Paul Thompson's Research Publications
Tensor Visualization of Brain Variability
SIGGRAPH Computer Graphics Conference, 2001, Los Angeles, CA
John Bacheller, Paul M. Thompson, Colin J. Holmes, Arthur W. Toga
1Laboratory of Neuro Imaging, Department of
Neurology, Division of
Brain Mapping, UCLA School of Medicine, Los Angeles, California
Description. No two brains are exactly alike, and
brain structure varies dramatically even among normal individuals. To visualize
such variability, our brain mapping research group at the UCLA Laboratory of
Neuro Imaging developed
novel supercomputing algorithms to compute and visualize
how brain structure varies across normal individuals,
based on a database of MRI scans from 20 subjects. In these
images, the ellipsoids represent the amount of anatomical
variation across subjects. Pink colors show greatest anatomical variation in the most uniquely
human brain areas, controlling language and logical reasoning. The blue spheres
in the middle represent brain areas with little interpersonal variability; these
control sensation and motor function. Ellipsoids are also most elongated along
directions in which variability is greatest. The bubble-like rendering plots a
probability field, indicating through clustering and varying levels of
transparency how likely it is to find a brain structure in each coordinate
location in a normal population.
Novelty. These tensor visualizations are novel, as they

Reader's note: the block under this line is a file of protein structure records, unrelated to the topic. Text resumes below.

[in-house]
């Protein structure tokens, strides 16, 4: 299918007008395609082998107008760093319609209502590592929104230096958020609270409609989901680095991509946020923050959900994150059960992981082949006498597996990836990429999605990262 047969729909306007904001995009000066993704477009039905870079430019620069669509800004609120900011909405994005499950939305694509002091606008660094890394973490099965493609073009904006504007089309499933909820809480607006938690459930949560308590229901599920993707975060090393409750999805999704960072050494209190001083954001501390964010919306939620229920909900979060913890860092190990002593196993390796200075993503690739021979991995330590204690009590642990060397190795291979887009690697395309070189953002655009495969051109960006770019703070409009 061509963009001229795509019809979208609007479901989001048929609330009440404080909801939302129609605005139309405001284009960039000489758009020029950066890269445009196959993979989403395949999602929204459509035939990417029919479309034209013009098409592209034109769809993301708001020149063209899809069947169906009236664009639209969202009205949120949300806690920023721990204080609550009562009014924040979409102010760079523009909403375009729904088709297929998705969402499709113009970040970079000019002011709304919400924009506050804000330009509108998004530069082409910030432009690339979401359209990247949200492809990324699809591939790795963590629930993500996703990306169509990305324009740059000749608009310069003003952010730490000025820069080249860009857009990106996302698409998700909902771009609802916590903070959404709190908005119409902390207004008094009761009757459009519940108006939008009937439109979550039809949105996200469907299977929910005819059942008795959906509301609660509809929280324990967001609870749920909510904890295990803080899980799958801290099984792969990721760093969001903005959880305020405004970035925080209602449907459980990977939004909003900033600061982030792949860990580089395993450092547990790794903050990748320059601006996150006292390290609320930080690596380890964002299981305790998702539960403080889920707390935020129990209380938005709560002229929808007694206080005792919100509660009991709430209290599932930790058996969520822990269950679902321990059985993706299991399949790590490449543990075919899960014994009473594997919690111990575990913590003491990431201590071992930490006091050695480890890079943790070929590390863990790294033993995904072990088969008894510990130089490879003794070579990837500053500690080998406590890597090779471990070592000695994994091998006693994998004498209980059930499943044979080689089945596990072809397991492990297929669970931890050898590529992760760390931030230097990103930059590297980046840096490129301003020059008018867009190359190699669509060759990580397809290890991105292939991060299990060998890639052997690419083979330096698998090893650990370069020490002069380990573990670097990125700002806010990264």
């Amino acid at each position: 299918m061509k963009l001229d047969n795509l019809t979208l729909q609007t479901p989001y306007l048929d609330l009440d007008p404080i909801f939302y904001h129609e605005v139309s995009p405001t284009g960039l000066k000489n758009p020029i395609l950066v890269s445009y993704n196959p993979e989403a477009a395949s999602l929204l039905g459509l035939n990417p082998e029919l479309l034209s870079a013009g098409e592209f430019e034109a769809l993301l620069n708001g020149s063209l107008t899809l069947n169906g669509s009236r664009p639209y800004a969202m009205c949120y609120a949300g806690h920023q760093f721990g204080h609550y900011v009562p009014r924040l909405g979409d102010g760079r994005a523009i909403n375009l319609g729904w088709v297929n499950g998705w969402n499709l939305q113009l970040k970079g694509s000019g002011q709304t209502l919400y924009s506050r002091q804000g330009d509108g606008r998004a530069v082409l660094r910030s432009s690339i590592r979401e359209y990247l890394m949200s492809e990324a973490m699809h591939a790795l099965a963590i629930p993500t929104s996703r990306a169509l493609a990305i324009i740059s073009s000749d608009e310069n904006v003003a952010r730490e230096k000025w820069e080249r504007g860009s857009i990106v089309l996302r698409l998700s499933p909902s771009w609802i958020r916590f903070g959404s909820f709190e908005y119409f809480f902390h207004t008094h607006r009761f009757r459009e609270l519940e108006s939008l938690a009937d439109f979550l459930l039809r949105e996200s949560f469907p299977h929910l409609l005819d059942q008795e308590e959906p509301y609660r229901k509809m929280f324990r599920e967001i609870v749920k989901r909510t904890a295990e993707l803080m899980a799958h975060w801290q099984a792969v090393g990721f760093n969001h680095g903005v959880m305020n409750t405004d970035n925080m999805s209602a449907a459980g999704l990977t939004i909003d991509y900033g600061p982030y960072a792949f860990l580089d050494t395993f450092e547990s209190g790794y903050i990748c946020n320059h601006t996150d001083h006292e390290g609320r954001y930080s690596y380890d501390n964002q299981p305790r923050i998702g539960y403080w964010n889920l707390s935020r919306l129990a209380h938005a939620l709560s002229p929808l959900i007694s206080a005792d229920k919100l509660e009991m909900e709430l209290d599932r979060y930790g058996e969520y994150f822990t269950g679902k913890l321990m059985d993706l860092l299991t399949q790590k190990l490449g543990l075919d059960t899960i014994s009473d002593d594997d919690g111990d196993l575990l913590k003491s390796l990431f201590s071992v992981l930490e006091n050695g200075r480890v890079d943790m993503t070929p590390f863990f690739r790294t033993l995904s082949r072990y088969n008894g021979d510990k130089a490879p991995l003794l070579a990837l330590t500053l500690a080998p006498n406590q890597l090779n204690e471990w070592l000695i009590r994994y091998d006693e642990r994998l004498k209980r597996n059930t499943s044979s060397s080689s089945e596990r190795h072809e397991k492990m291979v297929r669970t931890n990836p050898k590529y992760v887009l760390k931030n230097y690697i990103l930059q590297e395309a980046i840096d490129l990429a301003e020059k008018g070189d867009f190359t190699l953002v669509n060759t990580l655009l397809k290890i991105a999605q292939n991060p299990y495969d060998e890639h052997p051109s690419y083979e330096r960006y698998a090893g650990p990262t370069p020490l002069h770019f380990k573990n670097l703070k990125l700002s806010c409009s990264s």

draw upon high-resolution brain imaging, as well as tensor concepts from Gaussian field theory and
fluid dynamics, to help determine when a brain region in a new
subject is abnormally situated, or whether such a variation is normal. This helps
in the early diagnosis of Alzheimer's Disease and schizophrenia,
and in the evaluation of new treatment approaches. The application area is novel, as it
is the first time brain variations in an image database have been encoded for
disease detection in new subjects.
Computation. Novel mathematics and advanced
rendering power are both indispensable in visualizing such complex tensor datasets.
In addition to the medical applications, these tensor images are computed from mathematical mappings
with 0.9 trillion parameters and rendered on a Silicon Graphics RealityMonster
Supercomputer with thirty two MIPS R10000 CPUs, requiring 9 hours parallel CPU time. The navigation
and visualization of these high-dimensional datasets represents a key challenge in
biomedical computing today, and the resulting visualizations are
empowering new diagnostic applications in neuroscience and medicine.
More about Tensors
AN ALZHEIMER'S DISEASE BRAIN ATLAS
Disease-Specific Brain Atlases
other research areas
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Paul Thompson, Ph.D.
Assistant Professor of Neurology
Laboratory of Neuro Imaging and Division of Brain Mapping
710 Westwood Plaza, UCLA School of Medicine
Westwood, Los Angeles CA 90095-1761, USA.